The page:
Here he built two “bull boats,” made of buffalo skins sewed together and stretched over a wooden framework, and in these rude crafts set out to explore the lower Green River and search for rich beaver regions.
In the meantime the majority of his men, after being divided into small bands, set out in various directions to trap in the mountain streams. A suitable place on Green River he designated as the place of rendezvous, or general meeting, for the first of the following July.
With great difficulty Ashley made his way through Flaming Gorge Canyon, over Ashley Fall, and around the various cataracts which imperiled his way in the Green River canyons, and was the first white man to reach the Brown’s Hole country of northwestern Colorado. After threading further canyons and portaging around Disaster Falls and other dangerous rapids he forsook his boats in eastern Utah.
Adventure and hardship he had found aplenty, but beaver were scarce. He now returned by land to the place of appointed rendezvous near the northwest corner of Colorado. This general meeting was one of the earliest of the trapper gatherings, but for more than ten years thereafter such rendezvous were a regular feature of the fur trade system.
The mid-summer rendezvous became one of the most typical and interesting institutions of the fur trade days.
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|Artist Frederic Remington’s rendition of the trapper’s rendezvous.|
The owner of the company or some business manager brought in a train of supplies and trade goods from the East to dispense to his men or barter to the independent trappers and the Indians. Trappers who for months had lost themselves in the mountains gathered in to this fair of the wilderness.
The brief holiday invited jollification and dissipation. Races and contests of skill were arranged, and gambling and the drinking of bad whisky were indulged in. Flour, sugar, and coffee were procurable and the continuous meat diet of months was now varied by the introduction of these luxuries from the States.
Beaver skins were money and with these hairy banknotes the trapper could satisfy every primitive need. Indians came in, set up their lodges and participated in the fiesta. White trappers with Indian wives bestowed upon their spouses the trinkets and gay draperies that appealed to the feminine heart. Most of the trappers were of the open-handed sort who in the day or two of prodigal living squandered their year’s earnings.
Around the campfire the adventures of the past year grew ever greater with the telling, and a shake of the head or a word of praise was the last boon of the trapper who no longer cast a lengthened shadow out into the night.
From 1824 to 1827 Ashley prospered greatly in the fur trade, and was able in the latter year to retire a rich man. Some of his former employes took over the business and each year trapping expeditions were conducted by them into northern and western Colorado.
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In 1831 Captains Gant and Blackwell launched a fur trade venture in Colorado with seventy men, but it met with ill success. Trappers were coming in such great numbers that the fur areas were being depleted. Streams once alive with beaver were stripped of fur animals, and competition between the various companies became keen and ruthless.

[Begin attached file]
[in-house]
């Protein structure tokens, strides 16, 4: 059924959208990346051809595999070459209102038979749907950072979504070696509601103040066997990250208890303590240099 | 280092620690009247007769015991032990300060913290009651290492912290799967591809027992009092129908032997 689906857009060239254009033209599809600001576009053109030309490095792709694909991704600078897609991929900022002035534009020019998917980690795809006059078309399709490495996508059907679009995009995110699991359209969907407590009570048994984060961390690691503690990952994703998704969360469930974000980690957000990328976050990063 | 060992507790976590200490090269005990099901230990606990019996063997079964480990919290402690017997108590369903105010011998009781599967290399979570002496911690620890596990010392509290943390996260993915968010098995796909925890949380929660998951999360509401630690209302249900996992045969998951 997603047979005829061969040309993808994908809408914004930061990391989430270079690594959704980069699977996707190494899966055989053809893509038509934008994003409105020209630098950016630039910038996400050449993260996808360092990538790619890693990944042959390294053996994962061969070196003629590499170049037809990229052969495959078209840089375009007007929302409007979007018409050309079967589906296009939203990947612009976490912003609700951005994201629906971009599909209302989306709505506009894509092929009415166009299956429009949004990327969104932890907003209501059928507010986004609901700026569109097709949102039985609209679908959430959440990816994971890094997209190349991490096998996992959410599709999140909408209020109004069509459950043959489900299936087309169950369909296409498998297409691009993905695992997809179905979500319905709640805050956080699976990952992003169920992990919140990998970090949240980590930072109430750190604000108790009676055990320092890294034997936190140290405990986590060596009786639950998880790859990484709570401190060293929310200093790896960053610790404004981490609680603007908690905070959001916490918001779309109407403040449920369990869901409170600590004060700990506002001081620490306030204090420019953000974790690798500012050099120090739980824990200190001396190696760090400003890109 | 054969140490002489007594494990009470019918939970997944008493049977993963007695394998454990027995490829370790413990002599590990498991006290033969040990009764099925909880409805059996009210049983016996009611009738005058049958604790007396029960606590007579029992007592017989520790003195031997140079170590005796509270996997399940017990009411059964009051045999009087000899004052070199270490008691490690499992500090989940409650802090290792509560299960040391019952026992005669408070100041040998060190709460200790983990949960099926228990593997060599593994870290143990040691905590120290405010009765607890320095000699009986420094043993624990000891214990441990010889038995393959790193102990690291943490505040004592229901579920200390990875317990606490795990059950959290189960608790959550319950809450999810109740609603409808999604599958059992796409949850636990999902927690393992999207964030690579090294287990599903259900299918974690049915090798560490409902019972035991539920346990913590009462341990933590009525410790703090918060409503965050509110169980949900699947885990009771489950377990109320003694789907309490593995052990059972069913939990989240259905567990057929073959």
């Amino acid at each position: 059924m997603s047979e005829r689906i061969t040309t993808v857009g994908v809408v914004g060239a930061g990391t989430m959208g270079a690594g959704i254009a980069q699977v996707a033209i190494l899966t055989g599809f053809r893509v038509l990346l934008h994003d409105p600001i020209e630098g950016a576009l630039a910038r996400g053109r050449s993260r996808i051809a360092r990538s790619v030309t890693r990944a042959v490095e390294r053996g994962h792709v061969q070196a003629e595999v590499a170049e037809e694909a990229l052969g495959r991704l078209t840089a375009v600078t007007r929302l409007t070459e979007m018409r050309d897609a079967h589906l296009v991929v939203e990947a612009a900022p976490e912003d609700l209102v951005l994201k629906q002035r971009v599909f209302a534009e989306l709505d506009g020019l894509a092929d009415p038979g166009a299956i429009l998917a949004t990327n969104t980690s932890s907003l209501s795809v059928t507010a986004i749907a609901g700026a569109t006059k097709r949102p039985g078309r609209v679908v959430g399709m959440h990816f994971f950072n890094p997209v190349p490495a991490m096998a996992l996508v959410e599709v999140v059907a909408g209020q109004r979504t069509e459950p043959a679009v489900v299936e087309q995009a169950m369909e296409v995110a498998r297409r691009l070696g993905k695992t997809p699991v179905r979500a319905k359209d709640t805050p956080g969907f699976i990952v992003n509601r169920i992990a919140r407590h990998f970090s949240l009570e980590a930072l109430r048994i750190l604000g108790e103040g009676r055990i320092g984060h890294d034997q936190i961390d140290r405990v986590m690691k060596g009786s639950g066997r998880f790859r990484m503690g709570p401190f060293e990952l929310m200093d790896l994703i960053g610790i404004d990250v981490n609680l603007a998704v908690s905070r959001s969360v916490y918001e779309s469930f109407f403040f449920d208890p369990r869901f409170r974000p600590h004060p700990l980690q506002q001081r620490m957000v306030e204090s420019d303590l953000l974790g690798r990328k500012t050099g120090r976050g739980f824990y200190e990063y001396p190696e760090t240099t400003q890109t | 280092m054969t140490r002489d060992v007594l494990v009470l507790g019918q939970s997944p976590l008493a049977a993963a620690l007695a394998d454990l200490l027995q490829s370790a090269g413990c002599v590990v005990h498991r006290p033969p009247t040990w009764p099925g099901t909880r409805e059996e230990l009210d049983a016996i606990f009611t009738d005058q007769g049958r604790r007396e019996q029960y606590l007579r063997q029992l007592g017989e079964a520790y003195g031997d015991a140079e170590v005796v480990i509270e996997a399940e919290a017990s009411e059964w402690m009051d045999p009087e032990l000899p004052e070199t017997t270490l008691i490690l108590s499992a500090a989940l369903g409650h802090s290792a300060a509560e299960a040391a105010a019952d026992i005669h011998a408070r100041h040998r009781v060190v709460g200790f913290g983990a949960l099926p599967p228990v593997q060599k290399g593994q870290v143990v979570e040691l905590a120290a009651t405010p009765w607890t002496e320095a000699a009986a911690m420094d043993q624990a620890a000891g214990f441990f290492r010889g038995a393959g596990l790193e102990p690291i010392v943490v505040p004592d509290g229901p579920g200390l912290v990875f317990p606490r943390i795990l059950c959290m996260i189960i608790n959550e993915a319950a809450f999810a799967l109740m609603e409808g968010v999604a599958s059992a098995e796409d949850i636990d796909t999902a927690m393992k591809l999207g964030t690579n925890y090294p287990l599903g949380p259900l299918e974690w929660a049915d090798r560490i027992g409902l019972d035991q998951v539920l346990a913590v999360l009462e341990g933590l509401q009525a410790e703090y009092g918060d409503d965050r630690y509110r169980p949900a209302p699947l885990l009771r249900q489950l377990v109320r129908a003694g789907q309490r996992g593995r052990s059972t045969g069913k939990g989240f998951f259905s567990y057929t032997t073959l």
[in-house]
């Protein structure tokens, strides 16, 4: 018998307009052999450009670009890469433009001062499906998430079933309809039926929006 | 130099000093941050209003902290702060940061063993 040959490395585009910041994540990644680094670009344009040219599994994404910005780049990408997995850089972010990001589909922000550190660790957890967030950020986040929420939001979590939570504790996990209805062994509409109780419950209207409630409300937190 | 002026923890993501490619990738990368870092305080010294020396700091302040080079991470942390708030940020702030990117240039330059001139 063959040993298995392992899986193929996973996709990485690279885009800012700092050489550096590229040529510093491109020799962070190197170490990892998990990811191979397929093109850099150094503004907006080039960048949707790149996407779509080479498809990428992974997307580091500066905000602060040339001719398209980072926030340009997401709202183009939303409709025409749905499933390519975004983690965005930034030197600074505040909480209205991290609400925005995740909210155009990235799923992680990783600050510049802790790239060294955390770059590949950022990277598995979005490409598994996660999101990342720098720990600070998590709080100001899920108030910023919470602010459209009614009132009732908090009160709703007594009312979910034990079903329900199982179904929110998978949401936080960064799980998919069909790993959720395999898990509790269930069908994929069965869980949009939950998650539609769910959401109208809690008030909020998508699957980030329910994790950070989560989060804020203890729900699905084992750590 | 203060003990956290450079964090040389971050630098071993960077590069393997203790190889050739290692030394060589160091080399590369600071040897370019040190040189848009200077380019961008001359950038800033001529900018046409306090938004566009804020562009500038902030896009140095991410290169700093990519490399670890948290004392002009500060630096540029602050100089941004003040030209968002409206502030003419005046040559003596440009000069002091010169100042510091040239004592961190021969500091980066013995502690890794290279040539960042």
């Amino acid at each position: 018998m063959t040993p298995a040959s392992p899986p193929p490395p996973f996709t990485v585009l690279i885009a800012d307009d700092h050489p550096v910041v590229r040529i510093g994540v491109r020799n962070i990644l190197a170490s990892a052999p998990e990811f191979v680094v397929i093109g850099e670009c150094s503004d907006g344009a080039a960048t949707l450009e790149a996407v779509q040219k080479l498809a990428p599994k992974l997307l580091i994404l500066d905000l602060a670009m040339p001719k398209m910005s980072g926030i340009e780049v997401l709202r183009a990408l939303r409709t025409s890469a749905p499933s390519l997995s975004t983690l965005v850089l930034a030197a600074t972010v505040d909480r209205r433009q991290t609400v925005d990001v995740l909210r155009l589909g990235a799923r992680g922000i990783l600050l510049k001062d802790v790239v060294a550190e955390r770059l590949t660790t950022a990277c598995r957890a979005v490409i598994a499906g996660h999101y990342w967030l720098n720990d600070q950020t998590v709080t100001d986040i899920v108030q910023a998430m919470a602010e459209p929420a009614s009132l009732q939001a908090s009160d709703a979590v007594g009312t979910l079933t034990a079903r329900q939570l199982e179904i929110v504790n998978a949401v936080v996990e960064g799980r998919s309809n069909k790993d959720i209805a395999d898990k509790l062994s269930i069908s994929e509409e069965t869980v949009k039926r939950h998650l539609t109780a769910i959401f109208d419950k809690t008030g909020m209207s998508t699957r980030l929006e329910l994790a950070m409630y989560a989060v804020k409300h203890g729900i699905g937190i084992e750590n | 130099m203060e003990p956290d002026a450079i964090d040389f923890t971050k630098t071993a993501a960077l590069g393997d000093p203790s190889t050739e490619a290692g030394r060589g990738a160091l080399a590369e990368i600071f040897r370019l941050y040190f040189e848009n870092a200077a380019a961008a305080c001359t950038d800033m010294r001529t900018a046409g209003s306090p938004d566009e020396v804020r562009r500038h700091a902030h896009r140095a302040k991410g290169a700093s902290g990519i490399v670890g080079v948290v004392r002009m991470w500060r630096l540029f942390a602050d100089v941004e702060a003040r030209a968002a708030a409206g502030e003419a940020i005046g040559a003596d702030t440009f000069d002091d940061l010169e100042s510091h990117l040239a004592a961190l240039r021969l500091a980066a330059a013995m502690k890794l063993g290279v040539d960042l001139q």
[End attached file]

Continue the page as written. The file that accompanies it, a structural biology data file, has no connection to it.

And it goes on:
And not only were the fur resources being exhausted, but the demand was falling off. A change of style in London and New York was recording its effect in the Rocky Mountains.
The silk hat had been invented and the beaver hat was being supplanted. The bottom fell out of the fur market, beaver skins dropped to $1 apiece, and the industry was ruined.
Although companies failed and many trappers changed occupation, the fur trade days were not ended. From beaver skins the fur men turned to buffalo robes and these latter became the chief article of commerce in Colorado during the late ‘30s and early ‘40s.
The coming of wagons made possible this development. Trappers on horseback had blazed the early western trails, but very quickly wagon wheels followed the horse paths. On the earliest and most famous western pathways—the Santa Fe and the Oregon trails—wagons were employed in 1822 and 1830 respectively. Thereafter the annual caravans of prairie schooners grew longer with each year.
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|Painting of William Becknell on the Santa Fe trail. Wagon trains also found much of Colorado.|
At first Colorado territory had been barely touched at its northeast and southeast corners by these historic highways, but soon wagons continued along the Arkansas and the South Platte to the mountains. Now buffalo robes, which had been too bulky and cheap for carriage on pack animals could be handled profitably by wagon transportation.
With the development of the buffalo robe business, notable changes were made in the methods of the fur trade. The rendezvous gave way to the permanent trading post. Whereas beaver skins had been garnered largely by white trappers, buffalo robes were obtained by trade with the Indians, and although some bartering took place at the Indian villages, much came now to be conducted at the white man’s fort, where his trade goods were safely housed.
In Colorado were located several of the leading trading posts of the West. Ranking first in importance and among the earliest to be established was Fort Bent, on the Arkansas. This famous establishment was built in 1828-32 and was located on the north bank of the Arkansas about midway between the sites of the present cities of La Junta and Las Animas.
It was built by the Bent brothers and Ceran St. Vrain, who organized the first big and successful business organization in Colorado. Their fort was so situated that it could command the robe trade of the plains, the fur trade of the mountains, and participate in the overland caravan traffic to Santa Fe.
Since it became the model for subsequent posts, we shall describe some of its chief features.
The fort was built of large gray adobes and was in rectangular form, about 180 by 135 feet. The walls were from two to four feet thick and fifteen feet high. Round bastions projecting from the southeast and northwest corners of the enclosure rose above the wall and were provided with loopholes for musketry and cannon.
Midway in the eastern wall was a large gateway fitted with two great, heavy plank doors plated with sheet iron. Over the gateway rose a square watchtower, capped with a belfry and flagstaff.